Hamilton has been home to a number of OHL franchise in the

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  • Jake Paterson's trade to Kitchener has put the Rangers back into the game

    Jake Paterson is reticent to take any credit for the recent success of the Kitchener Rangers. He'd rather credit the defence playing in front of him or his relatively new teammates for changing the group dynamic.

    There is, however, no humility in the facts. Prior to the Rangers acquiring the 20-year-old goaltender, the team was mired at the bottom of the Western Conference standings battling with his former team - the Saginaw Spirit - for the last playoff spot. The Rangers weren't expected to be a powerhouse and they stayed true to form.

    The first game in a Rangers uniform, Paterson stopped 29 shots for his first shutout of the season, a 5-0 victory over the Belleville Bulls. Since the trade, Paterson is 9-3-1.

    "Whenever you get traded to a new team there's new scenery and personally I just wanted to get off on the right foot," said Paterson. "The first few games went well and for the most part I think most of that's because of the team, the guys have been playing well since I got

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  • Sarnia's Josh Chapman suspended 12 games for dangerous head hit

    Joshua Chapman of the Sarnia Sting. Photo by Terry Wilson/OHL Images.Joshua Chapman of the Sarnia Sting. Photo by Terry Wilson/OHL Images.

    Sarnia defenceman Josh Chapman will have a long time to think about his actions. The Ontario Hockey League suspended the 20-year-old for 12 games for his hit to the head of Ottawa 67's winger Ben Fanjoy.

    Chapman's elbow makes clear contact with Fanjoy's head and there is no attempt to avoid the collision whatsoever. According to the league, Chapman is a repeat offender and Fanjoy was injured on the play.


    The incident occurred during a game in Ottawa on Jan. 30. After Ottawa's 5-0 victory over the Sting, 67's head coach Jeff Brown told reporters these types of hits are ones that need to be removed from the game at all costs.

    "That's the stuff that I talk about all the time ... I'm so passionate about it because I lost my career because of it," Brown told reporters. "It's got to get out of the game. Good strong hard battling is fine but ... the gutless stuff to the head has got to get out of the game.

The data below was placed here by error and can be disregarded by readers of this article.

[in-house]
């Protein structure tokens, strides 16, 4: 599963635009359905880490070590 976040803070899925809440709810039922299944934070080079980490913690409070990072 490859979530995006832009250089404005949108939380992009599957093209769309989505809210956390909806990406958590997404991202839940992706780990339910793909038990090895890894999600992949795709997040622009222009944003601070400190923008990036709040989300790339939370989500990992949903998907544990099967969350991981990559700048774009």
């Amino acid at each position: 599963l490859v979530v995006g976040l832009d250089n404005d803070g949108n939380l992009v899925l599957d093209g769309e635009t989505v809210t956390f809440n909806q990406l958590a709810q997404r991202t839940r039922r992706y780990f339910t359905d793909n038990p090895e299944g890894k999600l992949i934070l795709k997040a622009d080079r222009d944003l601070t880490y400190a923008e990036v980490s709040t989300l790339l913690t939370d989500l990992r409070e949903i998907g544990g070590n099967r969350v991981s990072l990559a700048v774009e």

Chapman is eligible to return to the Sarnia lineup on Feb. 27, when the Sting host

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  • OHL approves sale, move of Plymouth Whalers to Flint

    The Plymouth Whalers are moving to Flint (Aaron Bell, OHL Images).The Plymouth Whalers are moving to Flint (Aaron Bell, OHL Images).

    The Ontario Hockey League's 25-year run in the Metro Detroit area came to a close on Monday as the league's board of governors approved the sale of the Plymouth Whalers.

    The team's new owner, Rolf Nilsen, who purchased the team from long-time owner Peter Karmanos, will move the team to Flint, Mich., for the 2015-16 season. The team will play out of Perani Arena, which OHL commissioner David Branch said will need some minor renovations to things like dressing rooms and board and glass systems in order to be suitable for major junior team.

    Branch said the league was impressed by the amenities the city of just under 100,000 had to offer prospective players, though they'll be staying in the suburb of Grand Blanc, Mich.

    "We're really excited because we understand first and foremost the responsibility we have for our players and their families to make sure that this is going to be a great place for them to grow and develop," said Branch on a conference call. "It's an exciting time for us

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  • Kelowna's Nick Merkley proves cream rises to the top for NHL draft

    Nick Merkley #10 of Kelowna Rockets (Marissa Baecker/Getty Images)Nick Merkley #10 of Kelowna Rockets (Marissa Baecker/Getty Images)

    ST. CATHARINES, Ont. — At the hotel for the 2015 Top Prospects Game, Nick Merkley went on a scouting mission. He wasn’t looking to gain insights into Thursday night’s opposition – Team Cherry in this case – or for anything that would give him an on ice advantage playing in the showcase featuring the best young NHL draft prospects in the Canadian Hockey League.

    No.

    What he was desperate to find was something far sweeter: An ice cream sandwich.

    This season those cold treats have become an integral part of his pre-game ritual prior to home games with his Kelowna Rockets. Merkley said he once forgot to eat one and had a rough game, so he wanted to make sure he had one at the ready for the big game.

    These are the capricious thoughts of teenage hockey stars.

    “It’s probably not the best thing to have,” said Merkley with a smile, noting the Oreo are his favourite among ice cream sandwiches. “It’s working so far.”

    There’s no question – ice cream or not – that Merkley is having a breakout year.

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  • Canada bent but wouldn't break in reclaiming the world junior hockey championship

    Long before the game started fans were outside the Air Canada Centre in eager anticipation. It was a night that Canada had been dreaming about since last winning gold in 2009. It was the night their world junior championship drought ended.

    It was a tense 5-4 victory over Russia which saw Canada take a four-goal lead only to watch it slowly evaporate. Many still remembered the collapse of 2011 in Buffalo when the Russians came back from a three-goal deficit to steal the gold in front of many Canadian fans that had made the trek across the border. But as the seconds dwindled and final buzzer went Monday night there was nothing left for the Russians to do except accept defeat amid the chaos on the ice. Sticks and gloves littered the ice as players took turns jumping into each other’s arms.

    The crowd of 19,014 at the Air Canada Centre, who had been raucous all game, went absolutely wild.

    “My ears are still ringing a little bit from it,” said Team Canada captain Curtis Lazar. “It was

    Read More »from Canada bent but wouldn't break in reclaiming the world junior hockey championship